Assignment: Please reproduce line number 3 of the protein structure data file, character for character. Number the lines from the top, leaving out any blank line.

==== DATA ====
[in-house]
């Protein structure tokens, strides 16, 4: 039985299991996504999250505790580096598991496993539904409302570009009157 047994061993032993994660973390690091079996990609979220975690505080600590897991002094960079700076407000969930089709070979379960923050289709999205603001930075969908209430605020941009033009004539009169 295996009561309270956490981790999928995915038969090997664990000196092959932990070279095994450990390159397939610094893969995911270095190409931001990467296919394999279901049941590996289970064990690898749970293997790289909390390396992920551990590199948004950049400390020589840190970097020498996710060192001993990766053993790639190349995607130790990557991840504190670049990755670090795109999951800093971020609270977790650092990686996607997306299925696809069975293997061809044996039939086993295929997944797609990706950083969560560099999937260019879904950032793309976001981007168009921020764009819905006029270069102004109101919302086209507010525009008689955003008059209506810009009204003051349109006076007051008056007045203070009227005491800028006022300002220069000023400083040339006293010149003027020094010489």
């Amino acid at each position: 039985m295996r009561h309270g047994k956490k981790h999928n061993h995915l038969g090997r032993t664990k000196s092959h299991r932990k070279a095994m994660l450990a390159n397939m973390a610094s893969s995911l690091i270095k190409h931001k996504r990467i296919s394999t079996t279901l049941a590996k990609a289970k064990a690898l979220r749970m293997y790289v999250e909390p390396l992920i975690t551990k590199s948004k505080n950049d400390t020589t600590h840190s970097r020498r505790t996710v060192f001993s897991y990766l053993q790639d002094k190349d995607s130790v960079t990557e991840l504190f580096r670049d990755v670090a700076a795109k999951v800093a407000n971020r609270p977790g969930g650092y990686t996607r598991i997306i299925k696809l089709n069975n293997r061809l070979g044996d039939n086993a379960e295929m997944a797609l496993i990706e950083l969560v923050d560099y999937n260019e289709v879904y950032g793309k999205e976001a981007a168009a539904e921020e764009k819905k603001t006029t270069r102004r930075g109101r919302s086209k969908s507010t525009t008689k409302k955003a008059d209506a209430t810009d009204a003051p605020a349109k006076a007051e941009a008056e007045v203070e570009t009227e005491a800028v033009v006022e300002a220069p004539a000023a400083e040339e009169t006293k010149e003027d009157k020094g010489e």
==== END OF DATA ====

């Amino acid at each position: 039985m295996r009561h309270g047994k956490k981790h999928n061993h995915l038969g090997r032993t664990k000196s092959h299991r932990k070279a095994m994660l450990a390159n397939m973390a610094s893969s995911l690091i270095k190409h931001k996504r990467i296919s394999t079996t279901l049941a590996k990609a289970k064990a690898l979220r749970m293997y790289v999250e909390p390396l992920i975690t551990k590199s948004k505080n950049d400390t020589t600590h840190s970097r020498r505790t996710v060192f001993s897991y990766l053993q790639d002094k190349d995607s130790v960079t990557e991840l504190f580096r670049d990755v670090a700076a795109k999951v800093a407000n971020r609270p977790g969930g650092y990686t996607r598991i997306i299925k696809l089709n069975n293997r061809l070979g044996d039939n086993a379960e295929m997944a797609l496993i990706e950083l969560v923050d560099y999937n260019e289709v879904y950032g793309k999205e976001a981007a168009a539904e921020e764009k819905k603001t006029t270069r102004r930075g109101r919302s086209k969908s507010t525009t008689k409302k955003a008059d209506a209430t810009d009204a003051p605020a349109k006076a007051e941009a008056e007045v203070e570009t009227e005491a800028v033009v006022e300002a220069p004539a000023a400083e040339e009169t006293k010149e003027d009157k020094g010489e």